On December 6, 2016, the United States Supreme Court issued a dramatic and historic ruling in the high-profile insider trading case of United States of America v. Bassam Yacoub Salman. The Supreme Court's Opinion clarifies some of the uncertainty that developed following the United States Court of Appeals for the Second Circuit vacatur of the insider-trading convictions in United States of America v. Todd Newman and Anthony Chiasson. In affirming the Ninth Circuit, the Supreme Court wrestled with the question of whether a "personal benefit" bestowed upon an insider requires proof of a potential or actual pecuniary gain; or, as the Ninth Circuit found, that proof of a close family relationship between the insider and tippee is sufficient.Indictment and ConvictionOn September 1, 2011, Bassam Yacoub Salman, a/k/a Bessam Jacob Salman was indicted on one count of conspiracy to commit securities fraud in violation of 18 U.S.C. § 371 and on four counts of securities fraud in violation of 15 U.S.C. §§ 78j(b) and 78ff, 17 C.F.R. §§ 240.10b-5, 240.10b5-1 and 240.10b5-2, and 18 U.S.C. § 2. United States of America, Plaintiff, v. Bassam Yacoub Salman a/k/a Bassam Jacob Salman, Defendant (Indictment, United States District Court for the Northern District of California / September 1, 2011). The federal jury found Salman guilty on all five counts.9Cir AppealAfter the Northern District of California ("NDCA") denied Salman's motion for a new trial, he appealed to the United States Court of Appeals for the Ninth Circuit ("9Cir"). United States of America, Plaintiff-Appellee, v. Bassam Yacoub Salman, a/k/a Bessam Jacob Salman, Defendant-Appellant. (Opinion, 9Cir, No. 14-10204, 11-CR-00625 / July 6, 2015). The 9Cir Opinion was written by Jed S. Rakoff, Senior District Judge for the U.S. District Court for the Southern District of New York, sitting by designation.The underlying fact patter in US v. Salman involves nuanced and detailed set of events, which largely defy any attempt to simplify them down to a pithy paragraph. As such, consider the "Background" section, in pertinent part, from the 9Cir Opinion:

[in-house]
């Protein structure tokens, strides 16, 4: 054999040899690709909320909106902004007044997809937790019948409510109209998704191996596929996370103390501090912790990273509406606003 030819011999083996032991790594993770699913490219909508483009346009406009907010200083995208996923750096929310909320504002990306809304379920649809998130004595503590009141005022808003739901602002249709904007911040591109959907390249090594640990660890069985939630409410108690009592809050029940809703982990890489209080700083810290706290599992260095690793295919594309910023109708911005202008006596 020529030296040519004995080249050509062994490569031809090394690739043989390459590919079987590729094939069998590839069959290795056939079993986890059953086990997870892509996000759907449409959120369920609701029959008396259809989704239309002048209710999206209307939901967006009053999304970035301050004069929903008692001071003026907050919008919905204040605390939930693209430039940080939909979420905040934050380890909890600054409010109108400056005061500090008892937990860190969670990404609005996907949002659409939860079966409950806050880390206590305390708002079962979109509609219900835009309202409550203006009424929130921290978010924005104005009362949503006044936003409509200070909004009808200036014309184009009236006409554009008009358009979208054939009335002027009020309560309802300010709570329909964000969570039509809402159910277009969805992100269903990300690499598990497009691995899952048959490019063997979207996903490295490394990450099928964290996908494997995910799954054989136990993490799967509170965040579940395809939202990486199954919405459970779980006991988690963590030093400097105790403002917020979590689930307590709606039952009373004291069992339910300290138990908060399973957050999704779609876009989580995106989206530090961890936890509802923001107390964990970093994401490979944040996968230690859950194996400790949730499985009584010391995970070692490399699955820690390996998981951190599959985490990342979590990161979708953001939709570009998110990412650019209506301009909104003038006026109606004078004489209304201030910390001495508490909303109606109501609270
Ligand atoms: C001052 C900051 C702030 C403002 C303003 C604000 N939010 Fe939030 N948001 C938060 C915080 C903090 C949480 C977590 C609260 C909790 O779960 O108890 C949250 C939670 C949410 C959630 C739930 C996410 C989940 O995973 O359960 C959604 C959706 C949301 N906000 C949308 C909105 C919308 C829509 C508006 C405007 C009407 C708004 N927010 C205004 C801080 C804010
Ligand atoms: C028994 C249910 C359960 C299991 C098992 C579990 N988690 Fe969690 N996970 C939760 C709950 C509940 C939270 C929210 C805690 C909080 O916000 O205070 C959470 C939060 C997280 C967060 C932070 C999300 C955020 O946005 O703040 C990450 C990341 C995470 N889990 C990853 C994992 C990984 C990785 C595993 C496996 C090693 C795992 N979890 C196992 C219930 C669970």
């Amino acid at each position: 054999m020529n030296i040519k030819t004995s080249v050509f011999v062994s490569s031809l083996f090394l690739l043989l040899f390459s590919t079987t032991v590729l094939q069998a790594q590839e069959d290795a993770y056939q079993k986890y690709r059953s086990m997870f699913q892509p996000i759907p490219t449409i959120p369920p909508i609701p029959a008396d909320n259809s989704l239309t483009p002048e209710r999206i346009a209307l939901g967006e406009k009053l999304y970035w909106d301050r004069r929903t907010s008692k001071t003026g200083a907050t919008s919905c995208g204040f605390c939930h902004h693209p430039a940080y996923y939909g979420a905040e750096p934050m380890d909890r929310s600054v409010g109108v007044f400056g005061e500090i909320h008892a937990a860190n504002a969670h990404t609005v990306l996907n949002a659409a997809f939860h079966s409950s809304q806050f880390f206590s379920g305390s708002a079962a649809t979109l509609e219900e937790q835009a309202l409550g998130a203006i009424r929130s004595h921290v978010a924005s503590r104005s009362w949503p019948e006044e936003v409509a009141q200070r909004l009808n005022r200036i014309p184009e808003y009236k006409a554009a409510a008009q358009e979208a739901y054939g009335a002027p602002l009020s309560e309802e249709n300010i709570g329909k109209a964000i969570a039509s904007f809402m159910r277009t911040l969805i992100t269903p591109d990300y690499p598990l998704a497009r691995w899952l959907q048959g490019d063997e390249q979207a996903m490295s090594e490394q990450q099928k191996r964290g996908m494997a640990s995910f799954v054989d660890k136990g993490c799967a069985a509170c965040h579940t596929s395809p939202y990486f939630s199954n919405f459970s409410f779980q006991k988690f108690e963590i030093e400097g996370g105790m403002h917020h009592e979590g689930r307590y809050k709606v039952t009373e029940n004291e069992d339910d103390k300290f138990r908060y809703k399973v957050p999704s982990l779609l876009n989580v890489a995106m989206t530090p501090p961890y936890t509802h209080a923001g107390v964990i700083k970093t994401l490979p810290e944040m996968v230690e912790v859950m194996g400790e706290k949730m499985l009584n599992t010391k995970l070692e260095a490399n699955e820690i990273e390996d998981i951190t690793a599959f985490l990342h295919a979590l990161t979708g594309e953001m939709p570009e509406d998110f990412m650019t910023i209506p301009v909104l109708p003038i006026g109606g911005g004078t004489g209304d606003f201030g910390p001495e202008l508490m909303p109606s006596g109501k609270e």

[I]n 2002, Salman's future brother-in-law Maher Kara joined Citigroup's healthcare investment banking group. Over the next few years, Maher began to discuss aspects of his job with his older brother, Mounir ("Michael") Kara. At first, Maher sought help from Michael, who held an undergraduate degree in chemistry, in understanding scientific concepts relevant to his work in the healthcare and biotechnology sectors. In 2004, when their father was dying of cancer, the focus of the brothers' discussions shifted to companies that were active in the areas of oncology and pain management. Maher began to suspect that Michael was trading on the information they discussed, although Michael initially denied it. As time wore on, Michael became more brazen and more persistent in his requests for inside information, and Maher knowingly obliged. From late 2004 through early 2007, Maher regularly disclosed to Michael information about upcoming mergers and acquisitions of and by Citigroup clients.Meanwhile, in 2003, Maher Kara became engaged to Salman's sister, Saswan ("Suzie") Salman. Over the course of the engagement, the Kara family and the Salman family grew close. In particular, Salman and Michael Kara became fast friends. In the fall of 2004, Michael began to share with Salman the inside information that he had learned from Maher, encouraging Salman to "mirror-imag[e]" his trading activity. Rather than trade through his own brokerage account, however, Salman arranged to deposit money, via a series of transfers through other accounts, into a brokerage account held jointly in the name of his wife's sister and her husband, Karim Bayyouk. Salman then shared the inside information with Bayyouk and the two split the profits from Bayyouk's trading. The brokerage records introduced at trial revealed that, on numerous occasions from 2004 to 2007, Bayyouk and Michael Kara executed nearly identical trades in securities issued by Citigroup clients shortly before the announcement of major transactions. As a result of these trades, Salman and Bayyouk's account grew from $396,000 to approximately $2.1 million.Of particular relevance here, the Government presented evidence that Salman knew full well that Maher Kara was the source of the information. Michael Kara (who pled guilty and testified for the Government) testified that, early in the scheme, Salman asked where the information was coming from, and Michael told him, directly, that it came from Maher. Michael further testified about an incident that occurred around the time of Maher and Suzie's wedding in 2005. According to Michael Kara, on that visit, Michael noticed that there were many papers relating to their stock trading strewn about Salman's office. Michael became angry and admonished Salman that he had to be careful with the information because it was coming from Maher. Michael testified that Salman agreed that they had to "protect" Maher and promised to shred all of the papers.The Government further presented evidence that Maher and Michael Kara enjoyed a close and mutually beneficial relationship. Specifically, the jury heard testimony that Michael helped pay for Maher's college, that he stood in for their deceased father at Maher's wedding, and, as discussed above, that Michael coached Maher in basic science to help him succeed at his job. Maher, for his part, testified that he "love[d] [his] brother very much" and that he gave Michael the inside information in order to "benefit him" and to "fulfill whatever needs he had." For example, Maher testified that on one occasion, he received a call from Michael asking for a "favor," requesting "information," and explaining that he "owe[d] somebody." After Michael turned down Maher's offer of money, Maher gave him a tip about an upcoming acquisition instead.Finally, the Government presented evidence that Salman was aware of the Kara brothers' close fraternal relationship. The Salmans and the Karas were tightly knit families, and Salman would have had ample opportunity to observe Michael and Maher's interactions at their regular family gatherings. For example, Michael gave a toast at Maher's wedding, which Salman attended, in which Michael described how he spoke to his younger brother nearly every day and described Maher as his "mentor," his "private counsel," and "one of the most generous human beings he knows." Maher, overcome with emotion, began to weep.Pages 4 - 6 of the 9Cir Opinion US v. NewmanAfter Salman's September 2011 conviction, the United States Court of Appeals for the Second Circuit ("2Cir") vacated the insider-trading convictions of two individuals on the ground that the Government had failed to present sufficient evidence that they knew the information they received had been disclosed in breach of a fiduciary duty. DefendantsAs 2Cir held in Newman: